Friday, May 22, 2009

Heat waves in India may signal changing climate

People and Planet: India is being hit by more intense and longer heat waves that are taking a higher toll than usual on lives and the environment, says a report in the latest issue of Down to Earth magazine. Could this be another signal that climate change is aleady impacting the country, it asks.

In March-April, over 70 people reportedly died in Orissa due to sunstroke, with mercury soaring to 46 degree centigrade in April in some cities. The state’s health machinery was caught napping. In West Bengal, the heat wave killed nine. ‘Abnormal’ dry spells and dust storms swamped Guwahati in Assam, while the entire Malwa region in Madhya Pradesh reeled from a severe water stress.

…According to the Indian Meteorological Department (IMD), disturbances in the air circulation pattern over India led to mercury soaring across the country. Circulation of air helps distribute heat over the earth. The cyclonic storm, Bijli, which formed in the Bay of Bengal in mid-April, cut off the cool easterly winds blowing in from the Bay of Bengal. To add to it, an anticyclone hovering around Rajasthan blew hot winds from north–west to central and western India.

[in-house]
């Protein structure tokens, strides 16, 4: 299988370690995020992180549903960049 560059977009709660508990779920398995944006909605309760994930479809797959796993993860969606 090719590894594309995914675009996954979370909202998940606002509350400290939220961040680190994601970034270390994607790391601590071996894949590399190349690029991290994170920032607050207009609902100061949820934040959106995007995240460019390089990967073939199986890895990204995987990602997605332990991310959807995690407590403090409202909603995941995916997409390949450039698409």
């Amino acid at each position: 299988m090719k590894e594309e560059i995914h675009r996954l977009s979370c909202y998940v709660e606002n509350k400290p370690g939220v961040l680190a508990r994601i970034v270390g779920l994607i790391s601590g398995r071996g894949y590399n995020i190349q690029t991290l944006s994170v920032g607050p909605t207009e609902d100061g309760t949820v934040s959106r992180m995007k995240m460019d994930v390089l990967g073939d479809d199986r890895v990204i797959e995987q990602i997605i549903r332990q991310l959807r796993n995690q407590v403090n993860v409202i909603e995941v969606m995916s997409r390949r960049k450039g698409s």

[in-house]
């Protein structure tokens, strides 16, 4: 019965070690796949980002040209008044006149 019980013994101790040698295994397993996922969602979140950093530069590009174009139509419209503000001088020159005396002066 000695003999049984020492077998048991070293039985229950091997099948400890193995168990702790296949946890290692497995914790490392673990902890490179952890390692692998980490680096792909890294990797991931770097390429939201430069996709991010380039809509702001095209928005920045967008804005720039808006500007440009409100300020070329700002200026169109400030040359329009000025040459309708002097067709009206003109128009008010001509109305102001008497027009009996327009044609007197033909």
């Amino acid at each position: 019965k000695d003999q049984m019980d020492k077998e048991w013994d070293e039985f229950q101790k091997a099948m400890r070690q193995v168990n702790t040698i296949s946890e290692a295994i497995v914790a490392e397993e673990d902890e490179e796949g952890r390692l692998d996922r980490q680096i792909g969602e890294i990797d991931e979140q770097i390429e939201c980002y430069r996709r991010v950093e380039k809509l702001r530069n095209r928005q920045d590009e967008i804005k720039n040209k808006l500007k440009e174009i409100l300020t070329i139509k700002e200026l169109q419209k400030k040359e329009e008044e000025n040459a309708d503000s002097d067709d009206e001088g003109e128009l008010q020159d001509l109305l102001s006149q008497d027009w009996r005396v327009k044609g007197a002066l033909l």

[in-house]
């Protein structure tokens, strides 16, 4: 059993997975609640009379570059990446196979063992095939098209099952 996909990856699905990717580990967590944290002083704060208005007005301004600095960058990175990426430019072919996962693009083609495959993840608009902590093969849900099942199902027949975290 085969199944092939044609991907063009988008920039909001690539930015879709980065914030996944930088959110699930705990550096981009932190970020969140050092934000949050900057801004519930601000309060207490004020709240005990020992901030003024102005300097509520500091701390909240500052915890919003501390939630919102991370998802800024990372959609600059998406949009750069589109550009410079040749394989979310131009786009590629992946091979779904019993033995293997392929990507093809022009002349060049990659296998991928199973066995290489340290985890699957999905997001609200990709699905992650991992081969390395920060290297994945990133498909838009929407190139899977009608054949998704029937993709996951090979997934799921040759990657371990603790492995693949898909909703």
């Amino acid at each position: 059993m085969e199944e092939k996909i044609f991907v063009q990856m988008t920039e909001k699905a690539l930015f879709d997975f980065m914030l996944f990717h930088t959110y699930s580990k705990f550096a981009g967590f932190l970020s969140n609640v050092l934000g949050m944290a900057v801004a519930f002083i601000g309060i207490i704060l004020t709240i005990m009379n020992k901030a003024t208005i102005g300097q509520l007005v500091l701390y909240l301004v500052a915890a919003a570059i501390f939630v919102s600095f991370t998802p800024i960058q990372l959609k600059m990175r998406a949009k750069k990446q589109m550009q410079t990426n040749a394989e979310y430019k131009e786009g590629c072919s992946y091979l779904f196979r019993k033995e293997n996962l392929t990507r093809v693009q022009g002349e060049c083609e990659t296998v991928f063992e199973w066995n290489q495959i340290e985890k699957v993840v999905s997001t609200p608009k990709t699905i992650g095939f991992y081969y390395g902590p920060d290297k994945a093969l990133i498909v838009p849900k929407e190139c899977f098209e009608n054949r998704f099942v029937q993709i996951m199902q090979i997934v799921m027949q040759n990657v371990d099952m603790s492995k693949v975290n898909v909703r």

…The IMD also points to the lack of winter cyclones that form in Bay of Bengal and provide rains to the north-east, as a reason. The Down To Earth report quotes A K Srivastava, a scientist at the department’s Pune centre: “Tropical cyclones in the peak cyclone months of May and November have increased, while those occurring in the rest of the year have decreased.”

A picture of Cyclonic Storm Bijli showing its eye east of the deep convection. India to the west and Bay of Bengel to the east. From NASA

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